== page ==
Genie garage door openers use handheld remotes to communicate with the opener mounted inside the garage. Pressing the remote button tells the opener to raise or lower the garage door. Children of all ages like to push buttons because pushing buttons often results in something interesting happening, notes the Consumer Products Safety Commission in its publication “Age Determination Guidelines.” Should you find your child with the garage remote and the button no longer causes the door to open or close, you may want to change the remote dip switches to match the opener dip switches.
Place a stepladder beneath the opener mounted in the garage. Make sure to position the ladder so if the garage door opens accidentally, you won’t be struck by the door.
Reach above the opener and pull the power cord from the ceiling outlet.
Look for the tabs along the top edge of the light cover at the front of the opener. Press on the tabs to release the cover and gain access to the opener dip switches.
Find the dip switches inside the remote battery compartment. Genie garage door openers have nine or 12 dip switches. Hold the remote next to the dip switches on the opener so you can compare the two sets of switches.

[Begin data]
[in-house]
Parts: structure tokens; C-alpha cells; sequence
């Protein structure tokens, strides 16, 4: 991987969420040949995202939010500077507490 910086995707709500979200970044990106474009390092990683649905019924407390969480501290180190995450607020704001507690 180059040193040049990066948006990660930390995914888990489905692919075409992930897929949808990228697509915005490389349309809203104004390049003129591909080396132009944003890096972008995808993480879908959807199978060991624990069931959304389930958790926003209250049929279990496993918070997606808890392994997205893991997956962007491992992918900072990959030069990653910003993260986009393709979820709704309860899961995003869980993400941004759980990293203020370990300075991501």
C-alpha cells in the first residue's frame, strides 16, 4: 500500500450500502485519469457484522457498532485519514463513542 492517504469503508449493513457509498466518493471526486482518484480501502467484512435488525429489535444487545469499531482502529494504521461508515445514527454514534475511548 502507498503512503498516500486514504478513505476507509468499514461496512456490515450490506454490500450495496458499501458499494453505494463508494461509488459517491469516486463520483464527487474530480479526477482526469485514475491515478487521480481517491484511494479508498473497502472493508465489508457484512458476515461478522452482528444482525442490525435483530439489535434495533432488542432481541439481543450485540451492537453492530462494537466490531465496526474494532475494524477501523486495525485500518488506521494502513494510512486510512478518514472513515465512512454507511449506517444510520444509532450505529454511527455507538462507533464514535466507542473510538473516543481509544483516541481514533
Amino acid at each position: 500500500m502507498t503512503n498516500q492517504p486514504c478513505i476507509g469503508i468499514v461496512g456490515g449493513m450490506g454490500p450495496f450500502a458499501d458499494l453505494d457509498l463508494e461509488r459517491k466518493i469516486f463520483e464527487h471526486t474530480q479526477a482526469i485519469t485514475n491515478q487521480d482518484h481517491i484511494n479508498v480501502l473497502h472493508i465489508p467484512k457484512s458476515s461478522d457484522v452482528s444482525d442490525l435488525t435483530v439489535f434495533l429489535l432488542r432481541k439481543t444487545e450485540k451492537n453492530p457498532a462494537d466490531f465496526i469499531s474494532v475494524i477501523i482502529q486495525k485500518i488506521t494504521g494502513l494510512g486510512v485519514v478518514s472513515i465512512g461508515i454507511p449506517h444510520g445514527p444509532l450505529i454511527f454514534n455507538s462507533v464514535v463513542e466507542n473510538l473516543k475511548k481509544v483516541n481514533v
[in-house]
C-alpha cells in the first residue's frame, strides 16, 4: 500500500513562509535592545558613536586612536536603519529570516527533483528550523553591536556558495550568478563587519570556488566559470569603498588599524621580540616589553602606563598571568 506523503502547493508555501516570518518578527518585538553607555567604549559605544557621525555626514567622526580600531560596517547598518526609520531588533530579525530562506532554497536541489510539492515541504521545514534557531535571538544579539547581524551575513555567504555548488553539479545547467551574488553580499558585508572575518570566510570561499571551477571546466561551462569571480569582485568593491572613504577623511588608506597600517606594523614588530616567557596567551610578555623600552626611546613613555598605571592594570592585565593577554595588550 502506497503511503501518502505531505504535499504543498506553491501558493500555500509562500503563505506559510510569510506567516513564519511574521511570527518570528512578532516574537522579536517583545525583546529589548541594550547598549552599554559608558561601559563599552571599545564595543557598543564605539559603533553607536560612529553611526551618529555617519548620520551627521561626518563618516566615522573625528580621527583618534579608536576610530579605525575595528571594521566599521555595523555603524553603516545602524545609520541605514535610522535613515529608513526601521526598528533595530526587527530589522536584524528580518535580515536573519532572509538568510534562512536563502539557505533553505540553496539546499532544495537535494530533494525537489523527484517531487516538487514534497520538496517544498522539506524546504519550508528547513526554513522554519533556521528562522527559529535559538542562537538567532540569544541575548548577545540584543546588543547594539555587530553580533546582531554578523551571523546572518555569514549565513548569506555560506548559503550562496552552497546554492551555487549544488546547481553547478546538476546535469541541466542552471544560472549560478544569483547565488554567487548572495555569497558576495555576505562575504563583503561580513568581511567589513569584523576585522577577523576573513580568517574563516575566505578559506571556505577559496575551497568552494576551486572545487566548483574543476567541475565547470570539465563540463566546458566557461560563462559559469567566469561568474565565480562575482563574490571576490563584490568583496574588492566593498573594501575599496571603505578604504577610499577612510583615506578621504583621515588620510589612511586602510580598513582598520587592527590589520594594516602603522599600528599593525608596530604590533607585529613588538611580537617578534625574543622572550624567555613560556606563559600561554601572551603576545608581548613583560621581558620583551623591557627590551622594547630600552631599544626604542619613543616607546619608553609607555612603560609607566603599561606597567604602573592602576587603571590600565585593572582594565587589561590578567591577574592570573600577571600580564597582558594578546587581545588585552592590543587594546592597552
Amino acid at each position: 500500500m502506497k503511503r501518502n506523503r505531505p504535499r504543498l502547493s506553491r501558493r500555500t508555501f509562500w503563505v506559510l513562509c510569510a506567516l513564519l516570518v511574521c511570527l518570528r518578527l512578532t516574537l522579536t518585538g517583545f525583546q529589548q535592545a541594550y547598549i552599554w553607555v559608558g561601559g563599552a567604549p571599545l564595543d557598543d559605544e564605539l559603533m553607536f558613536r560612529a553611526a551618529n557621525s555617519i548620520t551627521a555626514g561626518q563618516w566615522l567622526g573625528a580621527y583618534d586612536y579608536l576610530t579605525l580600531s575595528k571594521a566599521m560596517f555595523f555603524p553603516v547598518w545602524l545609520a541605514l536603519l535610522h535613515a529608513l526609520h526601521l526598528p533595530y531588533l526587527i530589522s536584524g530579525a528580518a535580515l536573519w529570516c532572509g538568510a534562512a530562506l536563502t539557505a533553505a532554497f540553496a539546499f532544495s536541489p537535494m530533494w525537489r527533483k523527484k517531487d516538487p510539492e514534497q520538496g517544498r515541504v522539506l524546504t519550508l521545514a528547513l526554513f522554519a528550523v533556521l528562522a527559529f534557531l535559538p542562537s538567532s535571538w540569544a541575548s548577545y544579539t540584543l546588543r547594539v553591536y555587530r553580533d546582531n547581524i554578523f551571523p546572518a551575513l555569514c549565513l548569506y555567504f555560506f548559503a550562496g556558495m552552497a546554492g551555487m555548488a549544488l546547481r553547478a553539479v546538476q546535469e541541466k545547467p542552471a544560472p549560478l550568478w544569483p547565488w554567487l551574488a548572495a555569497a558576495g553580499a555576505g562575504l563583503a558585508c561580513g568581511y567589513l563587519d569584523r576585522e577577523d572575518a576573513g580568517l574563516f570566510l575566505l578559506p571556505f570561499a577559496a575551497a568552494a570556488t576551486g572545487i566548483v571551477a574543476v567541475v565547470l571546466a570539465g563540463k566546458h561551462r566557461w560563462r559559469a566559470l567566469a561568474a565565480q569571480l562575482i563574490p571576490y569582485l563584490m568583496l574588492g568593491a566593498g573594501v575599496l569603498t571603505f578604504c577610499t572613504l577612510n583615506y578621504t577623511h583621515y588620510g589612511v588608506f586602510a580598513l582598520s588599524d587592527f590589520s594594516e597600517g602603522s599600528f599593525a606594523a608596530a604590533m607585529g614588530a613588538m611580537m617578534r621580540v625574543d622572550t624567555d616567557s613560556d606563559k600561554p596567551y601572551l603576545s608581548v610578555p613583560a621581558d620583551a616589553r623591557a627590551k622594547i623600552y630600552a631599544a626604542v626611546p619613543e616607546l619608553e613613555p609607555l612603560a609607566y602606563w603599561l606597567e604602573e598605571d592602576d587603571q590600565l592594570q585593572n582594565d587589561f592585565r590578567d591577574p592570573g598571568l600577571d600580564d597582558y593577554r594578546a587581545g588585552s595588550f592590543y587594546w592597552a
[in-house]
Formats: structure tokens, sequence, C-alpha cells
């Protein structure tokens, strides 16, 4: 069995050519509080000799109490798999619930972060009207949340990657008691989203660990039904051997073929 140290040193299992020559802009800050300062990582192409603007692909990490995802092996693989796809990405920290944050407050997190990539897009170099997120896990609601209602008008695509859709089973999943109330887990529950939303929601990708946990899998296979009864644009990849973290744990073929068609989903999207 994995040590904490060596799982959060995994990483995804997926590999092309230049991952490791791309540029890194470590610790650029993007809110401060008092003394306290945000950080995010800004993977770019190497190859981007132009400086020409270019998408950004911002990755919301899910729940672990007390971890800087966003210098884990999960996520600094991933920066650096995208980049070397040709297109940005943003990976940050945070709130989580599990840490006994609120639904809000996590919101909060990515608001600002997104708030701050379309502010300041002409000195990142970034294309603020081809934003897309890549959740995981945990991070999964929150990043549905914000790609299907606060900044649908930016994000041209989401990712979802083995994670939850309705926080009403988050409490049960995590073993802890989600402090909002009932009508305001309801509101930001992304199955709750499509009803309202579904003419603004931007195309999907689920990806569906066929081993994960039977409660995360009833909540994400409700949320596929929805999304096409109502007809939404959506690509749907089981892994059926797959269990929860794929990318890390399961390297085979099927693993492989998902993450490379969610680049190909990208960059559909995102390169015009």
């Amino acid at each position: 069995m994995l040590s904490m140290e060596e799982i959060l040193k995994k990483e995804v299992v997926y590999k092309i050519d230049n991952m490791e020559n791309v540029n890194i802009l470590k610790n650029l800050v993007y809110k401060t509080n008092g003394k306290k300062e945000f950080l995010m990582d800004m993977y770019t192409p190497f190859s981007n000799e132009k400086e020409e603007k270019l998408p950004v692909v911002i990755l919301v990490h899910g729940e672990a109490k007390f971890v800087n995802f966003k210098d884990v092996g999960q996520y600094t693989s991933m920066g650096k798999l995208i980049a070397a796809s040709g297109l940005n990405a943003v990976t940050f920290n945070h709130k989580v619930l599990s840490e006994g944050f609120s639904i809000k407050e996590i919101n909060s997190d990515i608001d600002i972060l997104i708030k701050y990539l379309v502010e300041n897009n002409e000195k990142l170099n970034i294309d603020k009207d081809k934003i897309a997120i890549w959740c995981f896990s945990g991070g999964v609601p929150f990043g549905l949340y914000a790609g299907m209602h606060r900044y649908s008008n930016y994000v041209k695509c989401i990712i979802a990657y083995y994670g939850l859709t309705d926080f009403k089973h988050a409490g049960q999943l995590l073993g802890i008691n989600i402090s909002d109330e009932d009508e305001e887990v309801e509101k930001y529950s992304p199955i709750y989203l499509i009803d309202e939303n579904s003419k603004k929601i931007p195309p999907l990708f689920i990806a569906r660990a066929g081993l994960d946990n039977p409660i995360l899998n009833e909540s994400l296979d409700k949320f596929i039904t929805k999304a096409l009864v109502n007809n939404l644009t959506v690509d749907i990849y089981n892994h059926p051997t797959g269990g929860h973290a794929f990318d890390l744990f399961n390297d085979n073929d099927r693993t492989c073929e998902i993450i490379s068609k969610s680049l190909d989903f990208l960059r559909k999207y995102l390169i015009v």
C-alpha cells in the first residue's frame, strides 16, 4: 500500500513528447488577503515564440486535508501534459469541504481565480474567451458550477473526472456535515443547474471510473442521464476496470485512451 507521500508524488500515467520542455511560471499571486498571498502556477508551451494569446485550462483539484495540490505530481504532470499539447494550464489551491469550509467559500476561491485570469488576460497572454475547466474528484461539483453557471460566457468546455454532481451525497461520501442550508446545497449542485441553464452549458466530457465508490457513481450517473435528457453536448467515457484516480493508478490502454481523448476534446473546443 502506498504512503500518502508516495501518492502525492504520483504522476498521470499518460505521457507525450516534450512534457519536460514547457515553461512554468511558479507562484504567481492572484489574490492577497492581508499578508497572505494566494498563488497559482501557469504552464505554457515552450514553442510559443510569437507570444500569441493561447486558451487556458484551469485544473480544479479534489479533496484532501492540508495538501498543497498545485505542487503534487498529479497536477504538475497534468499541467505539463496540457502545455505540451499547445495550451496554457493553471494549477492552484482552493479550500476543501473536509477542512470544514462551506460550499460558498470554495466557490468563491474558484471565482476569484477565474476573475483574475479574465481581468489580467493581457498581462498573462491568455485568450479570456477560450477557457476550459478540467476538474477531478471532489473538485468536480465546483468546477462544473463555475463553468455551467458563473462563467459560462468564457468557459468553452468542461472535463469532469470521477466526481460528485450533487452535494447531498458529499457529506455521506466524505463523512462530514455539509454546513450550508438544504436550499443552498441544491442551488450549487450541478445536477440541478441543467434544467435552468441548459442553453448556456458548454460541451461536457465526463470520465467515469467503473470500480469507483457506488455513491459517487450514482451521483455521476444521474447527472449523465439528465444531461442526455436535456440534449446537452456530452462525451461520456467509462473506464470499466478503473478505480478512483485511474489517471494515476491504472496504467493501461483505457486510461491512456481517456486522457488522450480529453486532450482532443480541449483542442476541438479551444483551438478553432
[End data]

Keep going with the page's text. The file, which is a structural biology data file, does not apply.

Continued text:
Slide the switches on the remote up or down to match the positions of the switches on the opener. Use the tip of an ink pen if you can’t reach the remote switches with your fingers. You can completely change the position of the dip switches on both the remote and opener as you make sure the switch positions on the remote and opener match.
Snap the light cover back onto the front of the opener. Plug the power cord back into the ceiling outlet.
Replace the battery cover on the remote. Press the button on the remote to test the opener. Repeat the procedure to match the switches if the remote doesn’t work after changing the dip switch positions.